October 11, 2013
PANJIM/NEW DELHI: Agreeing that the quality of education will decline if some of the current clauses of the Right to Education Act of 2009 are persisted with, the State Education Department has supported the move for review of the no-detention policy.
The no-detention, no-examination provision in the Act enabling automatic promotion of students could be tweaked or dropped, with a high-level government panel headed by Haryana Education Minister Geeta Bhukkal recommending its urgent review.
“There was opposition to the system right from the beginning,” Director of Education Anil Powar said, adding that the
no-detention, no-examination system will have an impact on students’ performances and would also result in lack of interest from teachers in imparting quality education.
He said that the Continuous Comprehensive Evaluation system, which was meant to supplement the education system in lieu of the no-detention, no-exam system was also not effective and that a review of the present system was the need of the hour.
In a report submitted by Bhukkal at the 62nd meeting of the Central Advisory Board of Education (CABE), the highest decision making body on school education in India having the State education members on the Board, the panel has recommended introduction of screening of students at some level of the elementary level. It says that the RTE Act’s norm of automatic promotions till Class VIII is severely hampering the quality of children reaching Class X and also diluting the critical mass entering higher education.
The panel was set up in June 2012 following a score of education ministers from states like Gujarat, Chhattisgarh, Assam and Haryana and educationists objecting to the automatic promotion causing a decline in the quality of students in higher and senior secondary levels as also for teachers' loss of interest in serious teaching.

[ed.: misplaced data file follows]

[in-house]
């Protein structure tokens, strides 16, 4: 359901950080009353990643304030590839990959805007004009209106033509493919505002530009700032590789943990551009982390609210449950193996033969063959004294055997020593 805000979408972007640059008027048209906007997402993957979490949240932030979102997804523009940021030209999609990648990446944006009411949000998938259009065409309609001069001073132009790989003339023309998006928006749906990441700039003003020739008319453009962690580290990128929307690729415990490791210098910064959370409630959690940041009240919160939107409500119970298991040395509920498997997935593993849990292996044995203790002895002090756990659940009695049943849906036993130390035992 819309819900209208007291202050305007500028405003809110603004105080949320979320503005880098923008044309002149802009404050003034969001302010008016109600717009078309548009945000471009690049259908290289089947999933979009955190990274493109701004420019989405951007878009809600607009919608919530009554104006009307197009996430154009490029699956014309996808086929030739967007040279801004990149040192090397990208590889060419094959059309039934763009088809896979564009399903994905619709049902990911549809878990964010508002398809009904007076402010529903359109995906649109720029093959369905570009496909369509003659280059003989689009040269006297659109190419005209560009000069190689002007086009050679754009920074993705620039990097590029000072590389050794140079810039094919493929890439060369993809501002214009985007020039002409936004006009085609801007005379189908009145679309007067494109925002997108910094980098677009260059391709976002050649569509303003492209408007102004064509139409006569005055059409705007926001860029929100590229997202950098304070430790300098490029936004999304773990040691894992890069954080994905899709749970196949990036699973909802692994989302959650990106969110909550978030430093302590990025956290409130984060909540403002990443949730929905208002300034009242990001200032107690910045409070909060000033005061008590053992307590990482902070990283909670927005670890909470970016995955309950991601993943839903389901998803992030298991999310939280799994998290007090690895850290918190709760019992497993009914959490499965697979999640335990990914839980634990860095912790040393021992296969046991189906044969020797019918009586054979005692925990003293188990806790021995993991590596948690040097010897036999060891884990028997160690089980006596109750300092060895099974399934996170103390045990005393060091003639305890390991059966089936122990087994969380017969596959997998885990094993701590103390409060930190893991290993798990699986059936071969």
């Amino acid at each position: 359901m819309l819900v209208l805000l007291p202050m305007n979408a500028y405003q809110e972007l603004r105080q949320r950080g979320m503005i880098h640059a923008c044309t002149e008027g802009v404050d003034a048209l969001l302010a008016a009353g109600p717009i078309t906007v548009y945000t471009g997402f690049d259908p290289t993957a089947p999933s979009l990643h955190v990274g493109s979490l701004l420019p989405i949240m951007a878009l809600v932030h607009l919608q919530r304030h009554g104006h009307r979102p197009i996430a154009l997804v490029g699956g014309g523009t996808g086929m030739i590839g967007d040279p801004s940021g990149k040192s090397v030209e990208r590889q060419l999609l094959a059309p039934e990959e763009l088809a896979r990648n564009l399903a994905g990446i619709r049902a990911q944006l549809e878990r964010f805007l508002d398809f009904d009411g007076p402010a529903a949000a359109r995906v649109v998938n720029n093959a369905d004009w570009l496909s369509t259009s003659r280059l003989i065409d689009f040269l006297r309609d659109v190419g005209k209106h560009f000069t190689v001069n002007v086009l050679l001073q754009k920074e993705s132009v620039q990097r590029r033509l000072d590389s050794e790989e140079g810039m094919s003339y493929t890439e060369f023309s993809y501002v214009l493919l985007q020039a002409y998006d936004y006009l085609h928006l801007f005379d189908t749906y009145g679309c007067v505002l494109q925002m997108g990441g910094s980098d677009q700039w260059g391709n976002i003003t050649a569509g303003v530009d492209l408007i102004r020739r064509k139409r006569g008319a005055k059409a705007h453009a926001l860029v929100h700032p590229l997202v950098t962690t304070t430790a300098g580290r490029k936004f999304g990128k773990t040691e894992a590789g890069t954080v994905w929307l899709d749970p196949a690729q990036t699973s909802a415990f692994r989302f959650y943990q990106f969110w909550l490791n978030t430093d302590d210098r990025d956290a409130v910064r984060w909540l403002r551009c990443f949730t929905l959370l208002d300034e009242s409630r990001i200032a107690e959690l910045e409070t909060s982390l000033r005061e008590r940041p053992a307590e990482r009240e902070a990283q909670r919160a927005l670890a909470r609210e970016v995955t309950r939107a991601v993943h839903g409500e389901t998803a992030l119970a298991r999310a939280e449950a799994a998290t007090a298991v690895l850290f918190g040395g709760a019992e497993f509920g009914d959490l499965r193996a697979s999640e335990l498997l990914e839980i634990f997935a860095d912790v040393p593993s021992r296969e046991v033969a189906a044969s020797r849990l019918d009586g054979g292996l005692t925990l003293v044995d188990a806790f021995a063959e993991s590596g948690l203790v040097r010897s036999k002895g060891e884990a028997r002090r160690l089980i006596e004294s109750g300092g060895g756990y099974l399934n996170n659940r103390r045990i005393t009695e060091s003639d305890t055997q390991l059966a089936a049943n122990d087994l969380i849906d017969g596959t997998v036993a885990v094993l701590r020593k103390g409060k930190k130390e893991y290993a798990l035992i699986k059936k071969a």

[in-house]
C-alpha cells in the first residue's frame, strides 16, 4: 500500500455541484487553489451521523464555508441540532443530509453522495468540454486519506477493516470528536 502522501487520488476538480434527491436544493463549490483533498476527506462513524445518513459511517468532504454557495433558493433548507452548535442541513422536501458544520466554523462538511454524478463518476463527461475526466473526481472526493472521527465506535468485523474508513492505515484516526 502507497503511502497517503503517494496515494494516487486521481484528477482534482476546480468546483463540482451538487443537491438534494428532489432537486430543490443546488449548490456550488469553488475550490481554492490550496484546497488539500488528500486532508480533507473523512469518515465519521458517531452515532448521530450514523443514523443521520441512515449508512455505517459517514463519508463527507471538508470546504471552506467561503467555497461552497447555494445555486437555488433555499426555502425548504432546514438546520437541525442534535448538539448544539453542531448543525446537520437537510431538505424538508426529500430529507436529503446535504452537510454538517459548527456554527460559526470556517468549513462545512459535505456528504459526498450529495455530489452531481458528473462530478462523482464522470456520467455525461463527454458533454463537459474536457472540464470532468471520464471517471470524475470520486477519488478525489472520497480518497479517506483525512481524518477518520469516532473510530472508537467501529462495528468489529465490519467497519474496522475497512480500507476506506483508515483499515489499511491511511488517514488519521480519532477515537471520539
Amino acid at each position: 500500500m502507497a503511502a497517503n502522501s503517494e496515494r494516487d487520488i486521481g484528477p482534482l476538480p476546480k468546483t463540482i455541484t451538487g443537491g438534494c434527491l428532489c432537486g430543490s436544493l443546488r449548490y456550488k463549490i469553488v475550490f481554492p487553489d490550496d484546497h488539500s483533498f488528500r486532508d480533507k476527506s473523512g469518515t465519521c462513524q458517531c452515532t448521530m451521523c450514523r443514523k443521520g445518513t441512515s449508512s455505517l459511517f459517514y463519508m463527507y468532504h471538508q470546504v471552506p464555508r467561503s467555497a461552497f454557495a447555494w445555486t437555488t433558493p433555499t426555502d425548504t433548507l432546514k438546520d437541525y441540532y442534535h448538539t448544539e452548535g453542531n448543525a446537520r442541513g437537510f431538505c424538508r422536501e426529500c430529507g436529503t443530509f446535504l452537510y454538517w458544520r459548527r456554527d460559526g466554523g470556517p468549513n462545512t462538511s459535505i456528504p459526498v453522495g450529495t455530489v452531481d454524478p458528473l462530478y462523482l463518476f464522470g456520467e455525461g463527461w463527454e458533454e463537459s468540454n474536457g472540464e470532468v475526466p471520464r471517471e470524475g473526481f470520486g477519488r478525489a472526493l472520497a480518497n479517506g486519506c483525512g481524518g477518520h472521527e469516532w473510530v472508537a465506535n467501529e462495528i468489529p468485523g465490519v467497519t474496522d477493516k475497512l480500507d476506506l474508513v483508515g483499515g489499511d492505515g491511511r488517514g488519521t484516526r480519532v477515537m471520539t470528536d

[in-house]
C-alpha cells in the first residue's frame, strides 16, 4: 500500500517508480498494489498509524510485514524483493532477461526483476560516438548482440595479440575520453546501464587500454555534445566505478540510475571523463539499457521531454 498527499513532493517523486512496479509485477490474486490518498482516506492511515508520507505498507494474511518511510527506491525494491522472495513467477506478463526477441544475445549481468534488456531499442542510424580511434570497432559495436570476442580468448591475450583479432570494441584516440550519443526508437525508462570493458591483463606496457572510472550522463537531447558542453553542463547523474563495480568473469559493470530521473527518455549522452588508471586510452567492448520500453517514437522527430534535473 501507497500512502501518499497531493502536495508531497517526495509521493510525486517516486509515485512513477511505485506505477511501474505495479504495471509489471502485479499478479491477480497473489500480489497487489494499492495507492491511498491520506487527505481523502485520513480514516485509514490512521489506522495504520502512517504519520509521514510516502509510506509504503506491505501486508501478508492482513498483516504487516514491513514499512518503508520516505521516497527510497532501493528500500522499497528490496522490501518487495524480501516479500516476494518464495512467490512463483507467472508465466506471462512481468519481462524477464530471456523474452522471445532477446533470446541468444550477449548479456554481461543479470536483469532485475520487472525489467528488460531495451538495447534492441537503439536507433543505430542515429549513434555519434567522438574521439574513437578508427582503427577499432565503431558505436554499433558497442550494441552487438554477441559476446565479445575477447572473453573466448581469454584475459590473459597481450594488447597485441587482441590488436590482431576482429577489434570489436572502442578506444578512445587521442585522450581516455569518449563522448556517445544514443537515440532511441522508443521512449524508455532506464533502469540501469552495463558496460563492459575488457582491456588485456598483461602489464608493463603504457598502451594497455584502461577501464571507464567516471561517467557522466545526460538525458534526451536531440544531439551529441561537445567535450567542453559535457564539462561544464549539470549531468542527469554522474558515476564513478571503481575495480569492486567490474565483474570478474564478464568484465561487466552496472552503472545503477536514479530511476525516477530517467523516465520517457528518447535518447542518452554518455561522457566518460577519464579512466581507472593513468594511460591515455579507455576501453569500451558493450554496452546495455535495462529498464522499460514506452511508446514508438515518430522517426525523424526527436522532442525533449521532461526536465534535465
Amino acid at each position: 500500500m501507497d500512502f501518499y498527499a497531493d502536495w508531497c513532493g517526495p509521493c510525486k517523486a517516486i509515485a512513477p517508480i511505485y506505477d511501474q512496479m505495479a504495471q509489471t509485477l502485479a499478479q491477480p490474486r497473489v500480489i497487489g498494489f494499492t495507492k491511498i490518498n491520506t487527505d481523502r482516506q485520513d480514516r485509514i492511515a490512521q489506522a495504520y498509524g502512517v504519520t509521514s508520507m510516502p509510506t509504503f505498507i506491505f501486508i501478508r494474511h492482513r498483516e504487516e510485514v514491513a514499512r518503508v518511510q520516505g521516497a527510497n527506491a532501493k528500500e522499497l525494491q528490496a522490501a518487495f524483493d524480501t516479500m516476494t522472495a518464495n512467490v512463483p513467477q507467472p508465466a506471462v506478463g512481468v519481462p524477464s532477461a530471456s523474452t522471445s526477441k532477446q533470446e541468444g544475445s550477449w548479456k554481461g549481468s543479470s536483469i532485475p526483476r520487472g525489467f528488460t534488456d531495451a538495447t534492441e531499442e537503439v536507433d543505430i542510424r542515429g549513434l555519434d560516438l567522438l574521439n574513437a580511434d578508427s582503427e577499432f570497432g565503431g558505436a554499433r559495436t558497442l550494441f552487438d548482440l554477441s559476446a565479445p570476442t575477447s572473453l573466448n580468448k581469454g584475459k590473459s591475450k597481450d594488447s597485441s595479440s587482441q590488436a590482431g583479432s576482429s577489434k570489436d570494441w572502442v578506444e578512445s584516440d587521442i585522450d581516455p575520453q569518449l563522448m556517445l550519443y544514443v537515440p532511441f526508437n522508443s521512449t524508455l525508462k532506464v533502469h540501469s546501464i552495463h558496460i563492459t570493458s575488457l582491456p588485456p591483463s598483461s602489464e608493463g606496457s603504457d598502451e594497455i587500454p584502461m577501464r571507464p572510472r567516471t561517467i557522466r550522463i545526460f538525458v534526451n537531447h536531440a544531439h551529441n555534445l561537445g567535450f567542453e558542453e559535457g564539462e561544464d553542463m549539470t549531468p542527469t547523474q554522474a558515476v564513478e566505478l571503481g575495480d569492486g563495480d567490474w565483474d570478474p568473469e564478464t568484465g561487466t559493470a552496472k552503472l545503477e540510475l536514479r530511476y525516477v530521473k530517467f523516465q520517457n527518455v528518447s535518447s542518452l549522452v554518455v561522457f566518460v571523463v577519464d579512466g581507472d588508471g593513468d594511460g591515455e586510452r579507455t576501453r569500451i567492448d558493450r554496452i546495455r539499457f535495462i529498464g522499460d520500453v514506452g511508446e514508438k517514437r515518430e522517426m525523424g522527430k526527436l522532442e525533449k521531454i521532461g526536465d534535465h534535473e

According to Bhukkal, 20 state governments have officially opposed the no-detention provision on the ground that the pass percentage of students at Class X was dipping dramatically. She said students and parents, interviewed by the panel, also demanded screening to ensure academic instructions are taken seriously and hardwork incentivised.
A Parliamentary panel had also recently expressed its concern over the students not motivated to work hard because they know their promotion to the next grade is guaranteed under the RTE Act.
Educationists say this policy of automatic promotion and no examination in the primary classes was in vogue in Uttar Pradesh much before the RTE Act was enacted and the government should have examined its impact on those coming out from schools in the education not able to even count or write properly before incorporating such a provision in the RTE Act. They point out that schools in UP are producing illiterates in the name of education.